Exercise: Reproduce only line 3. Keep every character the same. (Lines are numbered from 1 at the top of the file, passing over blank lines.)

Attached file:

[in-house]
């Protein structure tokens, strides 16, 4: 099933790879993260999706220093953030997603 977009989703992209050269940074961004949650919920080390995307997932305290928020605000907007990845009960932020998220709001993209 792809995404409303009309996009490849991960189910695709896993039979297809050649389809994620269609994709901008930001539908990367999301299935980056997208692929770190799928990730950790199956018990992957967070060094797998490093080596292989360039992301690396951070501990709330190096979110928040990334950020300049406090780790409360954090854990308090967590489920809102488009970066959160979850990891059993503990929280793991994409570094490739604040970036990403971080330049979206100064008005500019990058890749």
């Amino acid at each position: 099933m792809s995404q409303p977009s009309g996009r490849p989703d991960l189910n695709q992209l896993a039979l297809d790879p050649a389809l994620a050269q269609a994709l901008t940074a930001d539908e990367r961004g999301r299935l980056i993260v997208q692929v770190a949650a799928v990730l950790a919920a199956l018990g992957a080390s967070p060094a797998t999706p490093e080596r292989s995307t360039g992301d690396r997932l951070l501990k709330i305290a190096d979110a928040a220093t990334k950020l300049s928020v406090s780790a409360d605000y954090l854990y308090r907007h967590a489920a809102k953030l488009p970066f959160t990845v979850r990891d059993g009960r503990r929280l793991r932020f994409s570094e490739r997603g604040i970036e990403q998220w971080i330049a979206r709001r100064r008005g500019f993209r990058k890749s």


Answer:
């Amino acid at each position: 099933m792809s995404q409303p977009s009309g996009r490849p989703d991960l189910n695709q992209l896993a039979l297809d790879p050649a389809l994620a050269q269609a994709l901008t940074a930001d539908e990367r961004g999301r299935l980056i993260v997208q692929v770190a949650a799928v990730l950790a919920a199956l018990g992957a080390s967070p060094a797998t999706p490093e080596r292989s995307t360039g992301d690396r997932l951070l501990k709330i305290a190096d979110a928040a220093t990334k950020l300049s928020v406090s780790a409360d605000y954090l854990y308090r907007h967590a489920a809102k953030l488009p970066f959160t990845v979850r990891d059993g009960r503990r929280l793991r932020f994409s570094e490739r997603g604040i970036e990403q998220w971080i330049a979206r709001r100064r008005g500019f993209r990058k890749s």